Mount Forest residents Alan and Elizabeth Ghent were among members of the Pipes and Drums of Canada who performed a private concert for Queen Elizabeth II this summer at Balmoral Castle in Scotland.
The Pipes and Drums of Canada, whose Ontario members come from all corners of the province to practise weekly in Orillia from April to November, was joined by musicians from across Canada for the performance marking the 200th anniversary of Canada’s first Prime Minister Sir John A. Macdonald. He was born in Glasgow in 1815.
“Going to her home for a private concert was really something,” Alan said, adding the queen is a huge fan of bagpipes.
“Apparently we were one of the few bands ever invited to Balmoral to play for her.”
Elizabeth, a native of Scotland who took up playing the pipes at the age of 70, grew up knowing that the Queen has a private piper who plays every morning for 15 minutes in front of whichever castle she is at.
“The Queen’s piper is a top rank in the British army and if he makes a wrong note, the Queen marks it down,” Elizabeth says. “The Queen knows her piping.”
Alan, who has been playing the pipes for over 50 years, first heard about the Pipes and Drums of Canada many years ago and drove to Orillia to check out a practice.
The band is the brainchild of Ross Baxter, a member of the Collingwood Legion Pipe Band, who envisioned a band of pipers and drummers travelling to faraway places representing Canada, Ontario and the Royal Canadian Legion.
“I thought driving to Orillia from Mount Forest was a long way to go until I got there and found I was one of the closest to Orillia,” Alan said. “People drive from North Bay, Hamilton, Windsor, the Ottawa Valley, Hamilton, from all over the province. On any given Sunday there could be 60 people playing together in Orillia.”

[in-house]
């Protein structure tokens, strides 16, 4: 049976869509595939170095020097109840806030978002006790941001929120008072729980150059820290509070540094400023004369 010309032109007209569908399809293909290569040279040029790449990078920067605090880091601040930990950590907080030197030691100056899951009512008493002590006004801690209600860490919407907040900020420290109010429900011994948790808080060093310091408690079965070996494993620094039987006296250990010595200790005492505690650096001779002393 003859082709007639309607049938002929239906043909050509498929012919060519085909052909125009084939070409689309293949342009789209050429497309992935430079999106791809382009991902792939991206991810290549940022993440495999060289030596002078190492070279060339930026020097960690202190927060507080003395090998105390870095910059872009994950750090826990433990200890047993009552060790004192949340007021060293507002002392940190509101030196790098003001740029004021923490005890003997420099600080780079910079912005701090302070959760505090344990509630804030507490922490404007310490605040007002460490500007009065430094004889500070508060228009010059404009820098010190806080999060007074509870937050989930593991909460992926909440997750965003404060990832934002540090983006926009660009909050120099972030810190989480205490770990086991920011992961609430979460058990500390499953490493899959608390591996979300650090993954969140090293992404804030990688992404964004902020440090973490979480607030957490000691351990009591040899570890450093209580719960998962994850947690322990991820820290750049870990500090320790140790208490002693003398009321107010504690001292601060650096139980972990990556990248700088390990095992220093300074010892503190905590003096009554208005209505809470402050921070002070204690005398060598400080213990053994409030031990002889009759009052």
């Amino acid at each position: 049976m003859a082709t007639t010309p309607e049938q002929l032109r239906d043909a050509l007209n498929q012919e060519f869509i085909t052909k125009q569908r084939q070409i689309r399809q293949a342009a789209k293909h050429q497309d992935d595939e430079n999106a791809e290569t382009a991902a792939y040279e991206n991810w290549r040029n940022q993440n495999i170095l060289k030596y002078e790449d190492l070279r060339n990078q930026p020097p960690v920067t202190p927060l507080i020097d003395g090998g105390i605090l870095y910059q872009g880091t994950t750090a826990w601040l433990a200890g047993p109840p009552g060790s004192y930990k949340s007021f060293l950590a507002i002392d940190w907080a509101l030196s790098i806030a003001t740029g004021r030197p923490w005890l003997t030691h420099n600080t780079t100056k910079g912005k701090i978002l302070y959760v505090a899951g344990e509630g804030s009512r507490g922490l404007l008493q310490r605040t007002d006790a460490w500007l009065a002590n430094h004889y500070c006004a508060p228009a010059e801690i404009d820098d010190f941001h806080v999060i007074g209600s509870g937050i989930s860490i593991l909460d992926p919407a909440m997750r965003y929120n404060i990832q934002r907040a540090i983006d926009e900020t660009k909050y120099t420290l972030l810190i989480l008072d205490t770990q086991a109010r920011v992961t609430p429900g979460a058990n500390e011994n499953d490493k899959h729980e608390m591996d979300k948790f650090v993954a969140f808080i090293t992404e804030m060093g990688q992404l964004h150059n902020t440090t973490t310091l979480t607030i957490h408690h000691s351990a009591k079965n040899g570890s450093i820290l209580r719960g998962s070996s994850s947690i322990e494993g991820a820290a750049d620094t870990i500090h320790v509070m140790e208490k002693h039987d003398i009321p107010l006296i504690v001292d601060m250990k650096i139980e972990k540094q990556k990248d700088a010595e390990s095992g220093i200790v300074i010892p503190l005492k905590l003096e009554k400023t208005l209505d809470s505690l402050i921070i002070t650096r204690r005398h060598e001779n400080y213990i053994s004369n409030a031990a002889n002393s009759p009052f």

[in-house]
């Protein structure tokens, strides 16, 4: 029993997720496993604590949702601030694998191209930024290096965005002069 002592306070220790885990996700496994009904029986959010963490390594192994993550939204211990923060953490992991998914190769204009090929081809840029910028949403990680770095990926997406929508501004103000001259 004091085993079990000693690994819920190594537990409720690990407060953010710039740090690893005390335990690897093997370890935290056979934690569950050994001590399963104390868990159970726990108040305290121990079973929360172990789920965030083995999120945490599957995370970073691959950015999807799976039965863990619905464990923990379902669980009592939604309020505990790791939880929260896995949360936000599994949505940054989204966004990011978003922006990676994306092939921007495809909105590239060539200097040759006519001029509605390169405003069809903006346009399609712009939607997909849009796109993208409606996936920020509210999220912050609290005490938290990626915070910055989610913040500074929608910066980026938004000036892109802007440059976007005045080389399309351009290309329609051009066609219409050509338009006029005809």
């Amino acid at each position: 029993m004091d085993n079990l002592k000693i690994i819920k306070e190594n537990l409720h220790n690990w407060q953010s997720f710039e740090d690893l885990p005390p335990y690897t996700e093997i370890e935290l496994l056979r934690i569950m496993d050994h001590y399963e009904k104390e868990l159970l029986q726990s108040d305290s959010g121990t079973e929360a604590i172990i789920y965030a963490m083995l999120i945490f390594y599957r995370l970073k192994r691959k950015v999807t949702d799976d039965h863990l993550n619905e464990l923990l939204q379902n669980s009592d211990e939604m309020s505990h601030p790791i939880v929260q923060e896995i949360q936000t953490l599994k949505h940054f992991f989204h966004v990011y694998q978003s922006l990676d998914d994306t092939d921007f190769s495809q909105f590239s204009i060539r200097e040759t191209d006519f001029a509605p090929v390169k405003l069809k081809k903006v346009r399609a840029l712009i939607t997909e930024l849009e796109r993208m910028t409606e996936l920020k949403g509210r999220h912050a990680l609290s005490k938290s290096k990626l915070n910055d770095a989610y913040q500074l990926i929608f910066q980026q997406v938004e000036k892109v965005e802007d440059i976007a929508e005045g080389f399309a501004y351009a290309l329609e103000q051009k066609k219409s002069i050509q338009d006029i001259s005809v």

Senior Pipe Major Baxter, now over 80 years of age, has taken the band overseas to perform in Scotland on a regular basis for the past 30 years. The band has also performed in the Orange Bowl Parade and at several other events in the United Sates, as well as at Kitchener’s Oktoberfest.
Alan has been on several of the excursions with the band. This summer’s performance at Balmoral was the first for Elizabeth.
The Royal Party – Queen Elizabeth II and her husband Prince Philip, their son Prince Edward, his wife and child – enjoyed the concert from under a canopy on the grounds of Balmoral.
Pipers and drummers from across Canada joined the Ontario musicians for the private performance. They marched by and played, followed by a colour party that including the flags from all the Canadian provinces and territories. Band officials were presented to the Queen after the performance.
“About 10 pipe majors, pipe sergeants, drum majors were presented to her,” Alan said. “She shook their hands and had a conversation with each one.”
This past summer’s trip included other concerts in Glasgow as well as other parades and functions. Band members were billeted in the University of Edinburgh dormitories and, according to Alan, played at least once every day. The Pipes and Drums of Canada took part in seven concerts at different venues.
Band members all received a letter from the Queen’s secretary saying “the Queen wishes to thank everybody for coming to play.”
They also received certificates from then-Parliamentary Secretary for Multiculturalism Chungsen Leung thanking them for taking part in the commemoration of John A. Macdonald’s birth. Leung, from Willowdale, is a member of the Pipes and Drums of Canada.
Also making the trip to Scotland was Murray Young of Orangeville, a member of the Fergus Pipe Band.